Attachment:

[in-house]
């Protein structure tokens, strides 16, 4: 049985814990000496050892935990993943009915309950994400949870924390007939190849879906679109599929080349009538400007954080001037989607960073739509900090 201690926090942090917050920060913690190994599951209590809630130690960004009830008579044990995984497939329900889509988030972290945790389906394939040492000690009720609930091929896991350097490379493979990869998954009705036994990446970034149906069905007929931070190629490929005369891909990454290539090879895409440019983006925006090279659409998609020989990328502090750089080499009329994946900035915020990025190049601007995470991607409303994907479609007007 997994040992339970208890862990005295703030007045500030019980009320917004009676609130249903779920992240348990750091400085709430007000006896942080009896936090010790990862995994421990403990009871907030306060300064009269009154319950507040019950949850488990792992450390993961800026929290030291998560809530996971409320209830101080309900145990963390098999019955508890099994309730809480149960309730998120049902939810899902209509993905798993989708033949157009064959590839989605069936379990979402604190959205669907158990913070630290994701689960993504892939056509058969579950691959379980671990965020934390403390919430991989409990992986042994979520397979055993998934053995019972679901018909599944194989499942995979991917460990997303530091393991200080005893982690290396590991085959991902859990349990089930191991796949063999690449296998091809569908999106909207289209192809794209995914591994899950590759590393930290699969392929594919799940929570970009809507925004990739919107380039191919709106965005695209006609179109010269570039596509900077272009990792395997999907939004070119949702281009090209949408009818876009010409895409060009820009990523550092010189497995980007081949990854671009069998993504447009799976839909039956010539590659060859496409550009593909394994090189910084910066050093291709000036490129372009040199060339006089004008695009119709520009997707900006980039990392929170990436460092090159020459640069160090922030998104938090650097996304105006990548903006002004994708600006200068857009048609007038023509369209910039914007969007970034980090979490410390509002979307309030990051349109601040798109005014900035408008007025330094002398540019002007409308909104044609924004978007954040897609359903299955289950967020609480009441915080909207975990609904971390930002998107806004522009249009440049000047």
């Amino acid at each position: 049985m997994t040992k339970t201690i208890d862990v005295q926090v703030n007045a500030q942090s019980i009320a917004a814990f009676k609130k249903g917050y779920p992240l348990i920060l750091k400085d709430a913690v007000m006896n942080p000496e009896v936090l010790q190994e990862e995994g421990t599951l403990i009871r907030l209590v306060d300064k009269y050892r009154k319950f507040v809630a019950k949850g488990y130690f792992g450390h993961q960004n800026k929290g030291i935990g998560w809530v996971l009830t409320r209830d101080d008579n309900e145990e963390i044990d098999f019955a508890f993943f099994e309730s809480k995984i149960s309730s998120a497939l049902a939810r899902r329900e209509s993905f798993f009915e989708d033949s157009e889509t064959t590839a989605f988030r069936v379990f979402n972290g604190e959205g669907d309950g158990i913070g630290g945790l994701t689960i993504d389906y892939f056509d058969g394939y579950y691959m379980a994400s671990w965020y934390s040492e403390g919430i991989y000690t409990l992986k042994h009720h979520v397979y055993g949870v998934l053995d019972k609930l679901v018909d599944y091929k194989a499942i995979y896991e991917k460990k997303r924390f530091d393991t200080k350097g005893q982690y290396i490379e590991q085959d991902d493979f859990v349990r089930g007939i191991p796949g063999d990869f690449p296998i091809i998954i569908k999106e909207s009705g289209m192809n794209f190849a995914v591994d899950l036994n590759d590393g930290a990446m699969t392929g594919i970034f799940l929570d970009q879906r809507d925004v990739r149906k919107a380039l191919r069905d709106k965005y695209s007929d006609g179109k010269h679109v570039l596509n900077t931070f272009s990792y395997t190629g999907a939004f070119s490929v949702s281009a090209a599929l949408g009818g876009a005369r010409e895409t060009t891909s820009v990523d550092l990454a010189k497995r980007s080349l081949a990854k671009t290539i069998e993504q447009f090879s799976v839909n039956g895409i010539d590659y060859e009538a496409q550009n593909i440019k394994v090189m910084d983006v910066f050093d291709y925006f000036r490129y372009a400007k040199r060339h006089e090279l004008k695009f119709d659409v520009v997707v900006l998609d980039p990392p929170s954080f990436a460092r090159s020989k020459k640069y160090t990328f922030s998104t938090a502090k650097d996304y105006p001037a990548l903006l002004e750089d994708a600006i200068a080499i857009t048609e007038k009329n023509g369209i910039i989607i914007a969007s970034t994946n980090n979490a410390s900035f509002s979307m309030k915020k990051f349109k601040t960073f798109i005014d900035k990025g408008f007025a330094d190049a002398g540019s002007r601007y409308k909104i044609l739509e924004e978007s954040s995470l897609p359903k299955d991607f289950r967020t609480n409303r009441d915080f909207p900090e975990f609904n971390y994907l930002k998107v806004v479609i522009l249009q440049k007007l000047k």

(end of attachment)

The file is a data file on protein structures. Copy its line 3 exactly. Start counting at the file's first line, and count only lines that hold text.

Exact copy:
């Amino acid at each position: 049985m997994t040992k339970t201690i208890d862990v005295q926090v703030n007045a500030q942090s019980i009320a917004a814990f009676k609130k249903g917050y779920p992240l348990i920060l750091k400085d709430a913690v007000m006896n942080p000496e009896v936090l010790q190994e990862e995994g421990t599951l403990i009871r907030l209590v306060d300064k009269y050892r009154k319950f507040v809630a019950k949850g488990y130690f792992g450390h993961q960004n800026k929290g030291i935990g998560w809530v996971l009830t409320r209830d101080d008579n309900e145990e963390i044990d098999f019955a508890f993943f099994e309730s809480k995984i149960s309730s998120a497939l049902a939810r899902r329900e209509s993905f798993f009915e989708d033949s157009e889509t064959t590839a989605f988030r069936v379990f979402n972290g604190e959205g669907d309950g158990i913070g630290g945790l994701t689960i993504d389906y892939f056509d058969g394939y579950y691959m379980a994400s671990w965020y934390s040492e403390g919430i991989y000690t409990l992986k042994h009720h979520v397979y055993g949870v998934l053995d019972k609930l679901v018909d599944y091929k194989a499942i995979y896991e991917k460990k997303r924390f530091d393991t200080k350097g005893q982690y290396i490379e590991q085959d991902d493979f859990v349990r089930g007939i191991p796949g063999d990869f690449p296998i091809i998954i569908k999106e909207s009705g289209m192809n794209f190849a995914v591994d899950l036994n590759d590393g930290a990446m699969t392929g594919i970034f799940l929570d970009q879906r809507d925004v990739r149906k919107a380039l191919r069905d709106k965005y695209s007929d006609g179109k010269h679109v570039l596509n900077t931070f272009s990792y395997t190629g999907a939004f070119s490929v949702s281009a090209a599929l949408g009818g876009a005369r010409e895409t060009t891909s820009v990523d550092l990454a010189k497995r980007s080349l081949a990854k671009t290539i069998e993504q447009f090879s799976v839909n039956g895409i010539d590659y060859e009538a496409q550009n593909i440019k394994v090189m910084d983006v910066f050093d291709y925006f000036r490129y372009a400007k040199r060339h006089e090279l004008k695009f119709d659409v520009v997707v900006l998609d980039p990392p929170s954080f990436a460092r090159s020989k020459k640069y160090t990328f922030s998104t938090a502090k650097d996304y105006p001037a990548l903006l002004e750089d994708a600006i200068a080499i857009t048609e007038k009329n023509g369209i910039i989607i914007a969007s970034t994946n980090n979490a410390s900035f509002s979307m309030k915020k990051f349109k601040t960073f798109i005014d900035k990025g408008f007025a330094d190049a002398g540019s002007r601007y409308k909104i044609l739509e924004e978007s954040s995470l897609p359903k299955d991607f289950r967020t609480n409303r009441d915080f909207p900090e975990f609904n971390y994907l930002k998107v806004v479609i522009l249009q440049k007007l000047k």